In labor, use BRAIN

This handy concept offers a great reference for moms as they weigh the risks and rewards of labor choices.
If you remember any one thing about labor choices, remember this: They are your choices, and yours alone. (For Spectrum Health Beat)

In the childbirth classes I teach, I like to pose a question to the coaches: “Do you think you can do anything that changes mom’s labor?”

Then I pose a question to the moms: “Do you have any control over labor, or does it just happen?”

Most of the time, the coaches don’t think they have much influence over labor and delivery. I’m finding that the moms, however, are increasingly aware of the fact they have a great deal of control over their birth plan and delivery.

In labor and in birth, moms have more choices now than they did just 10 years ago.

At Spectrum Health Gerber Memorial, for instance, this includes choices about the birth plan, including the use of birth balls, peanut balls and the TENS unit. It also includes a choice about using nitrous oxide, for example, added as an option a little over a year ago.

With so many choices, how do moms decide? What should influence their decisions? Is it just about the mom, or are there other aspects to consider?

This is where we turn to BRAIN, a concept found in the educational materials for our childbirth classes.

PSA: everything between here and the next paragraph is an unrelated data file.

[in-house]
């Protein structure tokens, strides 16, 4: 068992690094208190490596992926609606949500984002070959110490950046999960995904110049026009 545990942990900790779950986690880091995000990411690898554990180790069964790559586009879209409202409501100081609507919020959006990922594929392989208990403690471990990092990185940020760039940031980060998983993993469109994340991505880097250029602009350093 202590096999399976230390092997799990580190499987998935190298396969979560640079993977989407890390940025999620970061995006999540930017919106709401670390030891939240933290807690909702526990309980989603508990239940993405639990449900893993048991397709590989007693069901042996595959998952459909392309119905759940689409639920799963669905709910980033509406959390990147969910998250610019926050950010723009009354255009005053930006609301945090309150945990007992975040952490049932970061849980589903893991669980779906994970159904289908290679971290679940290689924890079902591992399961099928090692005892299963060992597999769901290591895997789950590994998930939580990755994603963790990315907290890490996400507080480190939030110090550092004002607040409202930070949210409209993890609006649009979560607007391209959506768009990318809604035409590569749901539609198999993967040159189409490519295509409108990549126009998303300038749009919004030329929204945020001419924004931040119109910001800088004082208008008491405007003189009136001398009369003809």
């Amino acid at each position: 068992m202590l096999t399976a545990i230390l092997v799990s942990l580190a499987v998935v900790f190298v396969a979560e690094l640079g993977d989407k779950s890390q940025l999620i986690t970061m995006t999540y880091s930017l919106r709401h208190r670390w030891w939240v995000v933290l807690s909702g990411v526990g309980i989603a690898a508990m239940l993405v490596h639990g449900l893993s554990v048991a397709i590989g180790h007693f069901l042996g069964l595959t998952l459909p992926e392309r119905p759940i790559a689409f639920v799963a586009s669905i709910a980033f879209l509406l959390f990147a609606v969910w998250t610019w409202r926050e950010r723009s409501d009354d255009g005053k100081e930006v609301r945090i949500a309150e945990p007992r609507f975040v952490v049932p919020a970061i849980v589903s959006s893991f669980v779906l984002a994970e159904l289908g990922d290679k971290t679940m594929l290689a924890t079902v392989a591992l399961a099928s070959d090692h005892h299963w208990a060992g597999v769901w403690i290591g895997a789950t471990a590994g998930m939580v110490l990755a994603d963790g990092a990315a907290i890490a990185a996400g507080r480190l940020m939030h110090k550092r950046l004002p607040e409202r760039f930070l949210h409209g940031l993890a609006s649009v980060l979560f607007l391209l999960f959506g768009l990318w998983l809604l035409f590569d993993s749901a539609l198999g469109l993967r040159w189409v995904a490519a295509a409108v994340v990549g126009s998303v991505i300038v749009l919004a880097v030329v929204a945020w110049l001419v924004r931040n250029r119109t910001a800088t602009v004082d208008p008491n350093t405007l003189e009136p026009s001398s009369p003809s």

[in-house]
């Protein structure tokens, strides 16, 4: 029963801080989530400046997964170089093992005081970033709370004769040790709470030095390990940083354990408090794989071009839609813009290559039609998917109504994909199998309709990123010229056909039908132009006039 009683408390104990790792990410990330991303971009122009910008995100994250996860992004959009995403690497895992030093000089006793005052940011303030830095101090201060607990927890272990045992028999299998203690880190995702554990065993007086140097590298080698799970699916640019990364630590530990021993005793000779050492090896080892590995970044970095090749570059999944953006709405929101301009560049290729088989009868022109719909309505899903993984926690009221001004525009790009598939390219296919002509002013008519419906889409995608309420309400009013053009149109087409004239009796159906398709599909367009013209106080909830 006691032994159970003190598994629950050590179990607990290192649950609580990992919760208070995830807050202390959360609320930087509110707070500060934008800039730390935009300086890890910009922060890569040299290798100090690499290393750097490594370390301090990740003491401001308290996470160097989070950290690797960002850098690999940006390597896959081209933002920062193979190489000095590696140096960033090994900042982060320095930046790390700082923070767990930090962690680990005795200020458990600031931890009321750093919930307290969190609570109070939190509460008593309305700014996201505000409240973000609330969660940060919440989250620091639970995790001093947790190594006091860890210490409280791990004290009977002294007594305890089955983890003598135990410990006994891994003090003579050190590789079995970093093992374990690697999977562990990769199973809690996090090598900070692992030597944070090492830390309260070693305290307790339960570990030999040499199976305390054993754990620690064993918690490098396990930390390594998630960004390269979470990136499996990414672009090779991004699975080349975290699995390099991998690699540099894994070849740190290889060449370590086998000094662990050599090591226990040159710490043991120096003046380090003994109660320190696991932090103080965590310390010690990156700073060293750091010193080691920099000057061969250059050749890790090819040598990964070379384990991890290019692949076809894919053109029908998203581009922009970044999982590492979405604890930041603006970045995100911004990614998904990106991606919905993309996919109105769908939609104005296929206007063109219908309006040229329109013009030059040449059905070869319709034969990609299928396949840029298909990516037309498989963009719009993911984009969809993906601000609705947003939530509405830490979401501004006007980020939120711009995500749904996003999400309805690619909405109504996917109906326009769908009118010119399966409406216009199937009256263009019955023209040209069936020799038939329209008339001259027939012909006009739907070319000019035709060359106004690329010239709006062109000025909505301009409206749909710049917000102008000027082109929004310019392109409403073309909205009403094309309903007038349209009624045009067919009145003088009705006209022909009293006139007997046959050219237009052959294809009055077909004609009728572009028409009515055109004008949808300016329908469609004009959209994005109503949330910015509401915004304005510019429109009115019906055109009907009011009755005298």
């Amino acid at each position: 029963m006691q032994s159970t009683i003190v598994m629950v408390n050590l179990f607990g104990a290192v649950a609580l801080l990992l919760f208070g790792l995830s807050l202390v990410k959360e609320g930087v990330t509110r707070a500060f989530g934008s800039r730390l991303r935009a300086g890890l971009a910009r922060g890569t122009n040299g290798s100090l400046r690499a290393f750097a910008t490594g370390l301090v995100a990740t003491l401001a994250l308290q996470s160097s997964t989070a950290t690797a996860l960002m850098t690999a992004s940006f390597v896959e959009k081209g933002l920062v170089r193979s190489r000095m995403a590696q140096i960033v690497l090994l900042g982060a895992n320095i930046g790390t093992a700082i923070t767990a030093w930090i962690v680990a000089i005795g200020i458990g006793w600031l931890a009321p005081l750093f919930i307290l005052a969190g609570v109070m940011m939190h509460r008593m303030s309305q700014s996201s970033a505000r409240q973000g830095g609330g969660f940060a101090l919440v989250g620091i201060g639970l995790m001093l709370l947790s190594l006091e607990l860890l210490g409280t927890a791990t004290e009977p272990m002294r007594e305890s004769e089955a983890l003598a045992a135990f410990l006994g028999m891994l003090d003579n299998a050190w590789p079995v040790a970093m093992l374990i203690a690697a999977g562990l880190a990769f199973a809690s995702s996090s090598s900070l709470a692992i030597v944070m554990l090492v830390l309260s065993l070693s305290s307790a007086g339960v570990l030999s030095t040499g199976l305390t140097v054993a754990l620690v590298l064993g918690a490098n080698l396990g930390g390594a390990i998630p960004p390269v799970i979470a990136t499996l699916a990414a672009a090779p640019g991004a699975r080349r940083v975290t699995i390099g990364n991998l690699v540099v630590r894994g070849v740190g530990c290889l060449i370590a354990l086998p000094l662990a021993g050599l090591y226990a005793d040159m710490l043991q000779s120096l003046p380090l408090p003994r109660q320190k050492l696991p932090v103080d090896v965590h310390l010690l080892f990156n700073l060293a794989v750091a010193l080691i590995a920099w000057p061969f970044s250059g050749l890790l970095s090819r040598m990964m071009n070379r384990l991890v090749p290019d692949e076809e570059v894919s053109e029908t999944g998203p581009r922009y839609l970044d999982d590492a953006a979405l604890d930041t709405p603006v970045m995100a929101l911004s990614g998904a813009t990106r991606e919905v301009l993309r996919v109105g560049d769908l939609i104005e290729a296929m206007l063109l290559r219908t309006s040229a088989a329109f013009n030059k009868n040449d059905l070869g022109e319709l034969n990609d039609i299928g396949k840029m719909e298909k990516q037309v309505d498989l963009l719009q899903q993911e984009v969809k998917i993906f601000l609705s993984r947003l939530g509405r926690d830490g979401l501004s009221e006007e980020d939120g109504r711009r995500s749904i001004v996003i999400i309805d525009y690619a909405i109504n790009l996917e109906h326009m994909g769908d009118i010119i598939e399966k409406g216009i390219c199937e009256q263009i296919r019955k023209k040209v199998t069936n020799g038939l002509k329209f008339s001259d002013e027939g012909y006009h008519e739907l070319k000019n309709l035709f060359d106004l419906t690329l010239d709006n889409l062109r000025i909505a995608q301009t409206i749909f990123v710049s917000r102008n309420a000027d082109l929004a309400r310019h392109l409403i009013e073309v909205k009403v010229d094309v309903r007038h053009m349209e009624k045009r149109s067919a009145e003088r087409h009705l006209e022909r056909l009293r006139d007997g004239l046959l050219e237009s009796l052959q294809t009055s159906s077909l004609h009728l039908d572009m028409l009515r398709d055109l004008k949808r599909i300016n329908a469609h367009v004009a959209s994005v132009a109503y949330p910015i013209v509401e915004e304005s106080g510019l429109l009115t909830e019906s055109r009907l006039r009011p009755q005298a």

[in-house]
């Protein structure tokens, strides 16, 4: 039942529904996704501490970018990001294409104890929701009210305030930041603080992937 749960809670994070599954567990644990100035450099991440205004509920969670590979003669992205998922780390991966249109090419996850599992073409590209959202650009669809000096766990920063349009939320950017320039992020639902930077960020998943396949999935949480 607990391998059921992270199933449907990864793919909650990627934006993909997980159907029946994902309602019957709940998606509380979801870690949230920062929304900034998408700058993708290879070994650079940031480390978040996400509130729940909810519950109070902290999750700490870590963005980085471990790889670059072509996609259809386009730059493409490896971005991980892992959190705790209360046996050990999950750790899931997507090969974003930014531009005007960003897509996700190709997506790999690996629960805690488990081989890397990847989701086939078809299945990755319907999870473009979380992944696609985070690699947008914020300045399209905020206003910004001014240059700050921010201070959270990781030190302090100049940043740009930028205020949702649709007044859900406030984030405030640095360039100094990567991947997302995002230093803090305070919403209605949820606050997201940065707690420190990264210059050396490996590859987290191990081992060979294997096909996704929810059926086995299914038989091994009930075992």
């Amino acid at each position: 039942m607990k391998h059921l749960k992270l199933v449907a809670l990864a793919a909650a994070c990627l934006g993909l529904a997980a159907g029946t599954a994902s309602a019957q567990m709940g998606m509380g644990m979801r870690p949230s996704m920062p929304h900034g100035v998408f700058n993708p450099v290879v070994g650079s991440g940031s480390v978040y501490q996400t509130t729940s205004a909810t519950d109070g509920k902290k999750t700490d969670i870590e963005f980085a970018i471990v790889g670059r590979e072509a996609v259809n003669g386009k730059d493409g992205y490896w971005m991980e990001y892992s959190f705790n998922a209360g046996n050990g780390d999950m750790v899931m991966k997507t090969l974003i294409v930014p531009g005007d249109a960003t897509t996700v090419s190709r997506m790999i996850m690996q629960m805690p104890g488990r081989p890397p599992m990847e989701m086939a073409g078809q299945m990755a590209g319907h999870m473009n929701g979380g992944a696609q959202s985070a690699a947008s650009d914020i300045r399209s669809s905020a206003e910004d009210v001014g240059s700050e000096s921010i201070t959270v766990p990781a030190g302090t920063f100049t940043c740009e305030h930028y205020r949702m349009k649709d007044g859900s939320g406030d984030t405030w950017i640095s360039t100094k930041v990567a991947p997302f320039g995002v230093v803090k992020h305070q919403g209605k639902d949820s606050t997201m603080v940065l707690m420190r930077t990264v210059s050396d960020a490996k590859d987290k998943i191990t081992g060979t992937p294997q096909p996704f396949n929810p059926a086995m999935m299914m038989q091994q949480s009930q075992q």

The acronym—Benefits, Risks, Alternatives, Intuition and Nothing—provides a good reference for moms as they analyze all the particulars of a given choice relating to labor and delivery.

Let’s take a look:

  • Benefits: How would mom and baby benefit from this choice? If it’s a medication such as an epidural, for example, what would you gain from it? If it’s a test, such as second trimester testing, what would you learn from it?
  • Risks: Are there any risks to baby or to mom? How serious are these risks? Are they short-term or long-term risks?
  • Alternatives: Are there other options? What are they? What risks do these options present? These are necessary questions to ensure you’re making the most informed decision about your plan.
  • Intuition: What does your gut say? When you listen to the pros and cons, how do you feel and what do you think about it all?
  • Nothing: Always remember you have choices and you are in the driver’s seat. Maybe it’s best to do nothing for now. Later, you can change your mind. But the bottom line is, it’s your choice.

I like this Marisa Cohen quote I found: “Our childbirth choices are largely unconscious, dictated by our history with doctors and pain, our trust or skepticism of science and technology, the influence of others, our need to control versus our ability to let go, and much more. As all these factors come together, we choose our place on what I call the Childbirth Choices Continuum. The options in the middle are the most mainstream, acceptable choices in America today. Those out on the far ends are the most harshly criticized—by experts, by the press and, mostly, by other women. They’re also the least understood, largely because women are afraid to talk about them.”

I think this is very true.

I’ve talked with women who plan to go without an epidural, and one of them shared how her best friend told her she was stupid for making this choice.

The fact is, it’s the mom’s choice—not the friend’s. It is always the mom’s choice.

It’s not what your friend or even your partner thinks. It’s about what you think.

As you explore your options and set out to make your decisions, remember to let your BRAIN work for you.

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